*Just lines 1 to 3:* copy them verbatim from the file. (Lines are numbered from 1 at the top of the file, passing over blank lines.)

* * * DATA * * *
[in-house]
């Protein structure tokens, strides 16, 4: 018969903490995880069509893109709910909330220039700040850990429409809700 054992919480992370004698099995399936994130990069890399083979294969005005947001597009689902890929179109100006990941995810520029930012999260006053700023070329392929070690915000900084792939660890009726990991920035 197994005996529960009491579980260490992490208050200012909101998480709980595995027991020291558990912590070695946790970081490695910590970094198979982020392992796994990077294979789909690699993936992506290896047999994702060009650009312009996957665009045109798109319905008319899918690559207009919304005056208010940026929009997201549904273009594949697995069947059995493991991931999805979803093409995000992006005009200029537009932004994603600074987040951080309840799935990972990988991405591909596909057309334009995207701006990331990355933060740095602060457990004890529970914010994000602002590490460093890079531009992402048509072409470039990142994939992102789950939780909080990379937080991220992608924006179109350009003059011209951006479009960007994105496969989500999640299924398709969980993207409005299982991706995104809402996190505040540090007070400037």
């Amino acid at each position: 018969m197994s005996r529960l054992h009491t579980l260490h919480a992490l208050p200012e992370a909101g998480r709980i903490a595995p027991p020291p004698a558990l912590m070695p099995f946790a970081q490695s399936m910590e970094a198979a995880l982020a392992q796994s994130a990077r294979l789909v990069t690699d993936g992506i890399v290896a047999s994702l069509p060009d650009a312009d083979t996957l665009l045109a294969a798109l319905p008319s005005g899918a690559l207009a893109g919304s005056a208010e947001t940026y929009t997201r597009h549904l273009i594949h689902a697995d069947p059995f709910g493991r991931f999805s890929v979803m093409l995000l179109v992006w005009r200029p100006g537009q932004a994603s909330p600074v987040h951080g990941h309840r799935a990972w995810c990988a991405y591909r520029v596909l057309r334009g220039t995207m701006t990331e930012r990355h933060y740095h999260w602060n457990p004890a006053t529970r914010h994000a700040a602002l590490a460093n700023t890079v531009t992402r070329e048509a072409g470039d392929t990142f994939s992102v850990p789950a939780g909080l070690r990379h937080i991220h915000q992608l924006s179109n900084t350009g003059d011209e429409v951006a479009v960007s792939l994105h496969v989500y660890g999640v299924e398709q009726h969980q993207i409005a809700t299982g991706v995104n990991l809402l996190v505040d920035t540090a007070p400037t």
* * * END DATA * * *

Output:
[in-house]
């Protein structure tokens, strides 16, 4: 018969903490995880069509893109709910909330220039700040850990429409809700 054992919480992370004698099995399936994130990069890399083979294969005005947001597009689902890929179109100006990941995810520029930012999260006053700023070329392929070690915000900084792939660890009726990991920035 197994005996529960009491579980260490992490208050200012909101998480709980595995027991020291558990912590070695946790970081490695910590970094198979982020392992796994990077294979789909690699993936992506290896047999994702060009650009312009996957665009045109798109319905008319899918690559207009919304005056208010940026929009997201549904273009594949697995069947059995493991991931999805979803093409995000992006005009200029537009932004994603600074987040951080309840799935990972990988991405591909596909057309334009995207701006990331990355933060740095602060457990004890529970914010994000602002590490460093890079531009992402048509072409470039990142994939992102789950939780909080990379937080991220992608924006179109350009003059011209951006479009960007994105496969989500999640299924398709969980993207409005299982991706995104809402996190505040540090007070400037």
């Amino acid at each position: 018969m197994s005996r529960l054992h009491t579980l260490h919480a992490l208050p200012e992370a909101g998480r709980i903490a595995p027991p020291p004698a558990l912590m070695p099995f946790a970081q490695s399936m910590e970094a198979a995880l982020a392992q796994s994130a990077r294979l789909v990069t690699d993936g992506i890399v290896a047999s994702l069509p060009d650009a312009d083979t996957l665009l045109a294969a798109l319905p008319s005005g899918a690559l207009a893109g919304s005056a208010e947001t940026y929009t997201r597009h549904l273009i594949h689902a697995d069947p059995f709910g493991r991931f999805s890929v979803m093409l995000l179109v992006w005009r200029p100006g537009q932004a994603s909330p600074v987040h951080g990941h309840r799935a990972w995810c990988a991405y591909r520029v596909l057309r334009g220039t995207m701006t990331e930012r990355h933060y740095h999260w602060n457990p004890a006053t529970r914010h994000a700040a602002l590490a460093n700023t890079v531009t992402r070329e048509a072409g470039d392929t990142f994939s992102v850990p789950a939780g909080l070690r990379h937080i991220h915000q992608l924006s179109n900084t350009g003059d011209e429409v951006a479009v960007s792939l994105h496969v989500y660890g999640v299924e398709q009726h969980q993207i409005a809700t299982g991706v995104n990991l809402l996190v505040d920035t540090a007070p400037t």